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Regaining the Competitive Edge

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President Wright part of College Board efforts to bolster U.S. educational attainment

The United States, which led the world in high school completion rates throughout the 20th century, is now ranked 21st out of 27 among advanced economies. Among 25-to-34-year-olds, the United States ranks 11th out of 32 nations in terms of postsecondary attainment. Dropout rates for high school students (grades 9 through 12) have tripled in the last 30 years.

These statistics are cited in "Coming to Our Senses: Education and the American Future," a report by the College Board that outlines a national goal of ensuring that at least 55 percent of Americans hold a postsecondary credential by 2025.

President James Wright participated in a December press conference on Capitol Hill announcing the release of the report, which was issued by the College Board's Commission on Access, Admissions, and Success in Higher Education. As a member of the 28-person commission, Wright joined College Board President Gaston Caperton and other higher education leaders.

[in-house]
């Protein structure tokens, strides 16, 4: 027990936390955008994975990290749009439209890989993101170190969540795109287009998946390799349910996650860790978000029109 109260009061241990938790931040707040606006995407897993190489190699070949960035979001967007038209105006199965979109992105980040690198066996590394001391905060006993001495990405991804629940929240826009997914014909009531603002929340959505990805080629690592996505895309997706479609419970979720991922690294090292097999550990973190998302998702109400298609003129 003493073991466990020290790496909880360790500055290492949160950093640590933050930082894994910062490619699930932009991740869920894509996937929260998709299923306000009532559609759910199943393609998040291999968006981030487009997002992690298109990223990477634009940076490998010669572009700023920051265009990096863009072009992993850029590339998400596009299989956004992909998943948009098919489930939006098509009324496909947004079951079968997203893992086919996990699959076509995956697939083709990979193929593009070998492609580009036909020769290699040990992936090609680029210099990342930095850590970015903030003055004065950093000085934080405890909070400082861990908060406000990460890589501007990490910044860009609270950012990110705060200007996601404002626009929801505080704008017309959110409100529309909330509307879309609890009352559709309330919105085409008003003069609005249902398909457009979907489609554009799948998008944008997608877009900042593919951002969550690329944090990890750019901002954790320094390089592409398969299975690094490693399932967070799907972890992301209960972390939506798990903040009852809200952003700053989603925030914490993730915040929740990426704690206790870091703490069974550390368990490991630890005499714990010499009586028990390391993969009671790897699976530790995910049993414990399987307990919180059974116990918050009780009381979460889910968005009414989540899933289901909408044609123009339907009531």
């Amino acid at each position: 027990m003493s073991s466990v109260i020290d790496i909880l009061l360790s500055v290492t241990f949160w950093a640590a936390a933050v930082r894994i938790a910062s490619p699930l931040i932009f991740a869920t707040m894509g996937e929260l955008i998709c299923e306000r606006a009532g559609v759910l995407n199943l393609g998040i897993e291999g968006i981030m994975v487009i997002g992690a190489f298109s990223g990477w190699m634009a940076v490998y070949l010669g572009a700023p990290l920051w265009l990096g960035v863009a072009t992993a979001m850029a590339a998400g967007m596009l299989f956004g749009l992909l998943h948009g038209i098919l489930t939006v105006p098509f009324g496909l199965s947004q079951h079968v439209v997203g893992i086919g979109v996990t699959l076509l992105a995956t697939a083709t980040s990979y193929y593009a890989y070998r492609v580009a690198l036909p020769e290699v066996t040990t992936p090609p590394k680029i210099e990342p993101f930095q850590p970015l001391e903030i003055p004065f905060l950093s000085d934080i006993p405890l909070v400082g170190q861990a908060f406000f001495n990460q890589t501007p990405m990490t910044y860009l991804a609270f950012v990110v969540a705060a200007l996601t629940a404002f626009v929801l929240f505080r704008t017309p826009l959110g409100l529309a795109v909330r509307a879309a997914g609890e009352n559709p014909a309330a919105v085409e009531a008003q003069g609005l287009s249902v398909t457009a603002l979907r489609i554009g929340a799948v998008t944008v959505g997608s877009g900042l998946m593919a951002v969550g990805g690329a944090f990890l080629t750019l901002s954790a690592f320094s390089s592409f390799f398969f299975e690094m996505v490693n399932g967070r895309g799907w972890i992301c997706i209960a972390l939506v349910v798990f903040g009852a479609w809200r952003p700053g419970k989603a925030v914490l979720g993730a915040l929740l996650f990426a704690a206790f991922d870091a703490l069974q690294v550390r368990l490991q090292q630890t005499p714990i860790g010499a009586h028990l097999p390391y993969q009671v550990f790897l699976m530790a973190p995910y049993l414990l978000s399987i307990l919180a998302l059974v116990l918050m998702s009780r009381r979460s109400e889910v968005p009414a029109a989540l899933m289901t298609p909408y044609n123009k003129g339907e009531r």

Wright said, "The data on school completion rates are alarming. However, the work of the commission proposes a comprehensive approach to place the United States on a different trajectory."

The recommended actions presented by the commission encompass the full K-12 educational pipeline and require federal, state, local, and nonprofit involvement to bolster the entire educational system.

Wright stated, "Dartmouth supports these goals by maintaining affordability and increasing access, providing excellent and affordable educational opportunities for qualified students. Despite the current economic situation, the College remains committed to its need-blind admissions policy to help students attend regardless of their financial means."


Questions or comments about this article? We welcome your feedback.

Last Updated: 12/22/08